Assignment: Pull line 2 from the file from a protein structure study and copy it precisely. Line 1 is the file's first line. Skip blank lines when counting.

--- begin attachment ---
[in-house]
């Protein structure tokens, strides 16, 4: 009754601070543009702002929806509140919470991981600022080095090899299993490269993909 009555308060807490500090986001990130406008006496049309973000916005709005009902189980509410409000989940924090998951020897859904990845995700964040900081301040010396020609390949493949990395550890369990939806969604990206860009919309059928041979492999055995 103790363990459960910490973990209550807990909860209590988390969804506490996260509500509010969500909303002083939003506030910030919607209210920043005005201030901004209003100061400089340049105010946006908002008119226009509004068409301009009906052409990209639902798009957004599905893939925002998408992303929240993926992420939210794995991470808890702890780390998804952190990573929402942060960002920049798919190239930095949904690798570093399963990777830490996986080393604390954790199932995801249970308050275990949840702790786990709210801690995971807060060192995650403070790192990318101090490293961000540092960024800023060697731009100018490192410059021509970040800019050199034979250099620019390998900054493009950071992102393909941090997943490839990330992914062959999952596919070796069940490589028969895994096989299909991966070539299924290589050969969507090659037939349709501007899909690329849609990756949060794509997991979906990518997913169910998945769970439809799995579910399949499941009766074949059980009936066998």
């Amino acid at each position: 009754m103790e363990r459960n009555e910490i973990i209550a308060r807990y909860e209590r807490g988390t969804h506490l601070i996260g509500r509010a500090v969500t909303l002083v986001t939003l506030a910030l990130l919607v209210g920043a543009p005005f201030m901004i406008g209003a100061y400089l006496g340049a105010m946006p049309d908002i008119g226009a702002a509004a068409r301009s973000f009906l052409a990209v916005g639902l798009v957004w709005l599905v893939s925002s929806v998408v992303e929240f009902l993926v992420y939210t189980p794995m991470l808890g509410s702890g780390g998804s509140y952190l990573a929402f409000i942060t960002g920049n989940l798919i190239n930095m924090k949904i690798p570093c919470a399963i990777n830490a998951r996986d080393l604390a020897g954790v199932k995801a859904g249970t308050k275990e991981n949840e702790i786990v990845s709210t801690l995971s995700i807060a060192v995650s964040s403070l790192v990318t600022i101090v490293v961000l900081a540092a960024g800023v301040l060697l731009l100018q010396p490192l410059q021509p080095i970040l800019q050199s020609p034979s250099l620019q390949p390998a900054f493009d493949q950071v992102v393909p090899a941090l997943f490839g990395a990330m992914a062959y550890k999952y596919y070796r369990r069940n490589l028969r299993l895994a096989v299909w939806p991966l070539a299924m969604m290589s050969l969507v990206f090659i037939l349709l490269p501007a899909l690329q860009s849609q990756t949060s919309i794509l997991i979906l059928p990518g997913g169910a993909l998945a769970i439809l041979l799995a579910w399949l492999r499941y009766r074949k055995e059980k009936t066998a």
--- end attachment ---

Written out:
């Protein structure tokens, strides 16, 4: 009754601070543009702002929806509140919470991981600022080095090899299993490269993909 009555308060807490500090986001990130406008006496049309973000916005709005009902189980509410409000989940924090998951020897859904990845995700964040900081301040010396020609390949493949990395550890369990939806969604990206860009919309059928041979492999055995 103790363990459960910490973990209550807990909860209590988390969804506490996260509500509010969500909303002083939003506030910030919607209210920043005005201030901004209003100061400089340049105010946006908002008119226009509004068409301009009906052409990209639902798009957004599905893939925002998408992303929240993926992420939210794995991470808890702890780390998804952190990573929402942060960002920049798919190239930095949904690798570093399963990777830490996986080393604390954790199932995801249970308050275990949840702790786990709210801690995971807060060192995650403070790192990318101090490293961000540092960024800023060697731009100018490192410059021509970040800019050199034979250099620019390998900054493009950071992102393909941090997943490839990330992914062959999952596919070796069940490589028969895994096989299909991966070539299924290589050969969507090659037939349709501007899909690329849609990756949060794509997991979906990518997913169910998945769970439809799995579910399949499941009766074949059980009936066998």